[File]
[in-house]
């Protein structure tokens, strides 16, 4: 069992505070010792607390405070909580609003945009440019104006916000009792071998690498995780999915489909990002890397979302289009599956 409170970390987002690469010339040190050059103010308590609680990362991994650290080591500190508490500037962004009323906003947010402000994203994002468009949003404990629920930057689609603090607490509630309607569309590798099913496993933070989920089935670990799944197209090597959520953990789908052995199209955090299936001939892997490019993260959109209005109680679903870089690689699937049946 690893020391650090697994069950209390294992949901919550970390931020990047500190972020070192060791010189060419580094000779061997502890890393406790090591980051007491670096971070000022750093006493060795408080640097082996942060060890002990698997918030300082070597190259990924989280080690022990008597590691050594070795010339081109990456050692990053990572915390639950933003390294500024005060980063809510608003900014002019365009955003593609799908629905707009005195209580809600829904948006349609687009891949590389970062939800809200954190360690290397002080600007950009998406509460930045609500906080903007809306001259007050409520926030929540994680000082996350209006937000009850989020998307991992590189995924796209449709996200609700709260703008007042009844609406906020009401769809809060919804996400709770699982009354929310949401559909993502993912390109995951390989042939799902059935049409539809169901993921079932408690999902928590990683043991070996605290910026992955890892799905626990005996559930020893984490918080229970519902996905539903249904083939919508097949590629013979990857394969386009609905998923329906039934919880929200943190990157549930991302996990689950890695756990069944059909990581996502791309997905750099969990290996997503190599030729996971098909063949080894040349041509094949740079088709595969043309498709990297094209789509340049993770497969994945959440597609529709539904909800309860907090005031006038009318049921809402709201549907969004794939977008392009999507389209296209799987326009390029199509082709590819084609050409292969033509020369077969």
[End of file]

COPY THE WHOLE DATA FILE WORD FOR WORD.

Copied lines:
[in-house]
């Protein structure tokens, strides 16, 4: 069992505070010792607390405070909580609003945009440019104006916000009792071998690498995780999915489909990002890397979302289009599956 409170970390987002690469010339040190050059103010308590609680990362991994650290080591500190508490500037962004009323906003947010402000994203994002468009949003404990629920930057689609603090607490509630309607569309590798099913496993933070989920089935670990799944197209090597959520953990789908052995199209955090299936001939892997490019993260959109209005109680679903870089690689699937049946 690893020391650090697994069950209390294992949901919550970390931020990047500190972020070192060791010189060419580094000779061997502890890393406790090591980051007491670096971070000022750093006493060795408080640097082996942060060890002990698997918030300082070597190259990924989280080690022990008597590691050594070795010339081109990456050692990053990572915390639950933003390294500024005060980063809510608003900014002019365009955003593609799908629905707009005195209580809600829904948006349609687009891949590389970062939800809200954190360690290397002080600007950009998406509460930045609500906080903007809306001259007050409520926030929540994680000082996350209006937000009850989020998307991992590189995924796209449709996200609700709260703008007042009844609406906020009401769809809060919804996400709770699982009354929310949401559909993502993912390109995951390989042939799902059935049409539809169901993921079932408690999902928590990683043991070996605290910026992955890892799905626990005996559930020893984490918080229970519902996905539903249904083939919508097949590629013979990857394969386009609905998923329906039934919880929200943190990157549930991302996990689950890695756990069944059909990581996502791309997905750099969990290996997503190599030729996971098909063949080894040349041509094949740079088709595969043309498709990297094209789509340049993770497969994945959440597609529709539904909800309860907090005031006038009318049921809402709201549907969004794939977008392009999507389209296209799987326009390029199509082709590819084609050409292969033509020369077969």